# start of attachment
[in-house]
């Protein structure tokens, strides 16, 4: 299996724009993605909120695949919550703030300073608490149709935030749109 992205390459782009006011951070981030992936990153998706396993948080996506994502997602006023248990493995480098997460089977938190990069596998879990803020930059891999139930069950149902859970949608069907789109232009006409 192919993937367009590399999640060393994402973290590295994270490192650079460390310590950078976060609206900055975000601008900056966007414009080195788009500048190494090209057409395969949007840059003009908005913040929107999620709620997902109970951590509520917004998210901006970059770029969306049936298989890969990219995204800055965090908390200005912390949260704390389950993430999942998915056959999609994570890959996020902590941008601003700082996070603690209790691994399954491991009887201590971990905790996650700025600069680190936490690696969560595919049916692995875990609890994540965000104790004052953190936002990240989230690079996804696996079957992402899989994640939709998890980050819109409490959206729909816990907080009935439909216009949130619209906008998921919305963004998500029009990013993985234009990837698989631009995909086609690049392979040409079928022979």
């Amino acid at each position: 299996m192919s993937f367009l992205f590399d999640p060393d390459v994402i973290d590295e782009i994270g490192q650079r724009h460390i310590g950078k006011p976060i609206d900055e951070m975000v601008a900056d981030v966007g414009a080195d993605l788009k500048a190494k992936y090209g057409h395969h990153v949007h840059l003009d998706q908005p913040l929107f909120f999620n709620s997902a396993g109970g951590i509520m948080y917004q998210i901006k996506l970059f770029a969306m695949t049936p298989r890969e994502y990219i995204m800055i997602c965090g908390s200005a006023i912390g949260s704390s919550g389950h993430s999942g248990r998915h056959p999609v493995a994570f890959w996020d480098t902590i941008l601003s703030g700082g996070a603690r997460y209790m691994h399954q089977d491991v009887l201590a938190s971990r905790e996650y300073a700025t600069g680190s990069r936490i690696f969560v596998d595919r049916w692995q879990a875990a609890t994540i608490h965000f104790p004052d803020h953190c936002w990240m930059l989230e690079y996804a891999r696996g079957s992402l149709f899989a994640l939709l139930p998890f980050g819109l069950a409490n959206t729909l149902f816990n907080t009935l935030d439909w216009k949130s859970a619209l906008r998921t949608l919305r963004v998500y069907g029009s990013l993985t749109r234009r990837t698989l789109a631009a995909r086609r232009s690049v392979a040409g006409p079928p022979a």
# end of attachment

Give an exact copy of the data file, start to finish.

[in-house]
């Protein structure tokens, strides 16, 4: 299996724009993605909120695949919550703030300073608490149709935030749109 992205390459782009006011951070981030992936990153998706396993948080996506994502997602006023248990493995480098997460089977938190990069596998879990803020930059891999139930069950149902859970949608069907789109232009006409 192919993937367009590399999640060393994402973290590295994270490192650079460390310590950078976060609206900055975000601008900056966007414009080195788009500048190494090209057409395969949007840059003009908005913040929107999620709620997902109970951590509520917004998210901006970059770029969306049936298989890969990219995204800055965090908390200005912390949260704390389950993430999942998915056959999609994570890959996020902590941008601003700082996070603690209790691994399954491991009887201590971990905790996650700025600069680190936490690696969560595919049916692995875990609890994540965000104790004052953190936002990240989230690079996804696996079957992402899989994640939709998890980050819109409490959206729909816990907080009935439909216009949130619209906008998921919305963004998500029009990013993985234009990837698989631009995909086609690049392979040409079928022979």
């Amino acid at each position: 299996m192919s993937f367009l992205f590399d999640p060393d390459v994402i973290d590295e782009i994270g490192q650079r724009h460390i310590g950078k006011p976060i609206d900055e951070m975000v601008a900056d981030v966007g414009a080195d993605l788009k500048a190494k992936y090209g057409h395969h990153v949007h840059l003009d998706q908005p913040l929107f909120f999620n709620s997902a396993g109970g951590i509520m948080y917004q998210i901006k996506l970059f770029a969306m695949t049936p298989r890969e994502y990219i995204m800055i997602c965090g908390s200005a006023i912390g949260s704390s919550g389950h993430s999942g248990r998915h056959p999609v493995a994570f890959w996020d480098t902590i941008l601003s703030g700082g996070a603690r997460y209790m691994h399954q089977d491991v009887l201590a938190s971990r905790e996650y300073a700025t600069g680190s990069r936490i690696f969560v596998d595919r049916w692995q879990a875990a609890t994540i608490h965000f104790p004052d803020h953190c936002w990240m930059l989230e690079y996804a891999r696996g079957s992402l149709f899989a994640l939709l139930p998890f980050g819109l069950a409490n959206t729909l149902f816990n907080t009935l935030d439909w216009k949130s859970a619209l906008r998921t949608l919305r963004v998500y069907g029009s990013l993985t749109r234009r990837t698989l789109a631009a995909r086609r232009s690049v392979a040409g006409p079928p022979a």